The sound had been brewing and building in the throats of orange-clad Houston Astros fans for years. Five years ago, they had watched their beloved ball club win a World Series from afar.
Then they had seen that title turn from outright triumph to contentious talking point, and they had watched two other teams claim and celebrate Series crowns of their own right here in Minute Maid Park.
But when Yordan Alvarez connected on José Alvarado’s sinker in the bottom of the sixth inning Saturday night, the sound was finally unleashed.
It was a mighty roar of celebration, unencumbered by the weight of what has been and in anticipation of what those fans now knew was coming — a 4-1 Game 6 victory over the Phillies, and a World Series clincher under their own roof.
The Astros are World Series champions for the second time in six seasons. And given the attention and condemnation the 2017 club brought upon itself, the sting of having to host the ‘2019 Nationals’ and ‘2021 Braves’ bottle-popping parties.
But this time around the famous Dusty Baker had bypassed the a 25-season pursuit of a ring as a skipper, there was cleansing catharsis as the champagne flowed freely.
It was a surprisingly rare World Series sight, as Houston became the first team to clinch the title in its home park since the 2013 Boston Red Sox.
Alvarez’s mammoth three-run home run over the top of the center-field batter’s eye in the sixth inning turned a 1-0 deficit into a 3-1 lead for the Houston Astros.
Yet given the sound it produced and the air it sucked out of a hardscrabble Phillies squad, it might as well have been a walk-off.
The 87-win Phillies gave this elite AL team — a team that has been on this stage in four of the last six seasons — everything it had.
But in the biggest moment of the Fall Classic, right when the tension of a tight pitchers’ duel turned into a battle of the bullpens, the Astros got a big swing from a big man.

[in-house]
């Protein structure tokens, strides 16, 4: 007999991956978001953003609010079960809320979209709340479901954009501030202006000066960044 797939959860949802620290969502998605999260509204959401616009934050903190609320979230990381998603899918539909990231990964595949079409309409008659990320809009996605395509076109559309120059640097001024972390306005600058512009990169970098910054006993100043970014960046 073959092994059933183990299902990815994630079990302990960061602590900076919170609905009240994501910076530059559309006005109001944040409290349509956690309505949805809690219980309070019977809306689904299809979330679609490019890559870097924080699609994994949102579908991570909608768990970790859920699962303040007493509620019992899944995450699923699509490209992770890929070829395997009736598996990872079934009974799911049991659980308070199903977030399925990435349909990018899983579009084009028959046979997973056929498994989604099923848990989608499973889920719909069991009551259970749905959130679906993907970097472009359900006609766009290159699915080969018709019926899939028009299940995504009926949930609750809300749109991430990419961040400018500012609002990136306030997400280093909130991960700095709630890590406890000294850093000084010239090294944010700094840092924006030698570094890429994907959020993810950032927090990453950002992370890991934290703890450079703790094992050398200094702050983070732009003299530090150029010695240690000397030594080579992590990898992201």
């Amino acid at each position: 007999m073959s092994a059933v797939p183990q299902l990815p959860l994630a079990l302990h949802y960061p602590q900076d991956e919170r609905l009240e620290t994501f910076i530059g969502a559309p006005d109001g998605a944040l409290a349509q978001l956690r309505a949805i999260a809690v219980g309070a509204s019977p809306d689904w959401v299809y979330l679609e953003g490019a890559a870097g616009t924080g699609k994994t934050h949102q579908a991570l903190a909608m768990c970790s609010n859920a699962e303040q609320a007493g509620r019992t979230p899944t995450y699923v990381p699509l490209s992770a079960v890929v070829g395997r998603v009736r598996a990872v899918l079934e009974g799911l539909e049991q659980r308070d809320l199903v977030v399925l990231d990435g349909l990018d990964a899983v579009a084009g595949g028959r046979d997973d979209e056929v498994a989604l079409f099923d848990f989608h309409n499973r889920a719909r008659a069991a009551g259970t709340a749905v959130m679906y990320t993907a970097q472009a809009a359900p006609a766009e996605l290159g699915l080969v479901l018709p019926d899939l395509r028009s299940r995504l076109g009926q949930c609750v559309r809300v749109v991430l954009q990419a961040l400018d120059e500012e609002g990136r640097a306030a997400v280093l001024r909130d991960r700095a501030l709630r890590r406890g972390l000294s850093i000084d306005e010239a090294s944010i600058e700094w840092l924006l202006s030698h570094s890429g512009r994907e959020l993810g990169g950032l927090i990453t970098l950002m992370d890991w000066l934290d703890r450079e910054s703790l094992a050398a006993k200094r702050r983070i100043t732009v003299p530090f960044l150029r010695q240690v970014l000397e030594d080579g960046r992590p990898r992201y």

It had been Alvarez whose walk-off heroics against the Mariners’ Robbie Ray in Game 1 of the American League Division Series got Houston’s postseason party started.
Alvarez went deep again the next game, but then fell into a funk that lasted into Game 6 of the World Series. He worked overtime in the batting cage, tinkering and figuring it out, only to go back to the drawing board after another round of fruitless, frustrating at-bats.
But in the sixth, when the Astros were down 1-0 with two aboard and one out after a single by Jeremy Peña — who became the first rookie position player named World Series MVP — Alvarez’s threat loomed large enough that Phillies manager Rob Thomson pulled starter Zack Wheeler to bring in the lefty Alvarado.
Alvarez, though, proved ready for his close-up. The man who came over from Cuba in 2016 having never hit a home run over the wall has morphed into one of the game’s most feared power hitters, and he showed why with the biggest swing of his life.
The count was 2-1 when Alvarado tried to sneak a 98.9 mph sinker past the 6-foot-5, 225-pound left fielder. And when Alvarez connected, there was no question about the conclusion.
Alvarez stood for a moment and watched as the ball sailed 450 feet to dead center, landing in the standing section atop the batter’s-eye greenery to make it 3-1, a lead which would hold up to clinch the championship.
It was a good thing the roof was closed, because the sound from Minute Maid Park could have woken up sleeping babies anywhere from Aldine to Pearland.
The Astros weren’t done working a rattled Alvarado, who walked Alex Bregman and uncorked a wild pitch that advanced him to second. Thomson went to closer Seranthony Domínguez, who gave up an RBI single to Christian Vázquez to make it 4-1.
Fireworks exploded, orange and silver garland rained down from the upper deck, and mascot Orbit circled the field with a giant flag honoring the 2022 champs.
The Astros, their fans and Baker had taken a lot of heat and endured some awful endings. But this was a moment and a house party they could call their own.
MLB.com / ABC Flash-Point SMI Sports News 2022.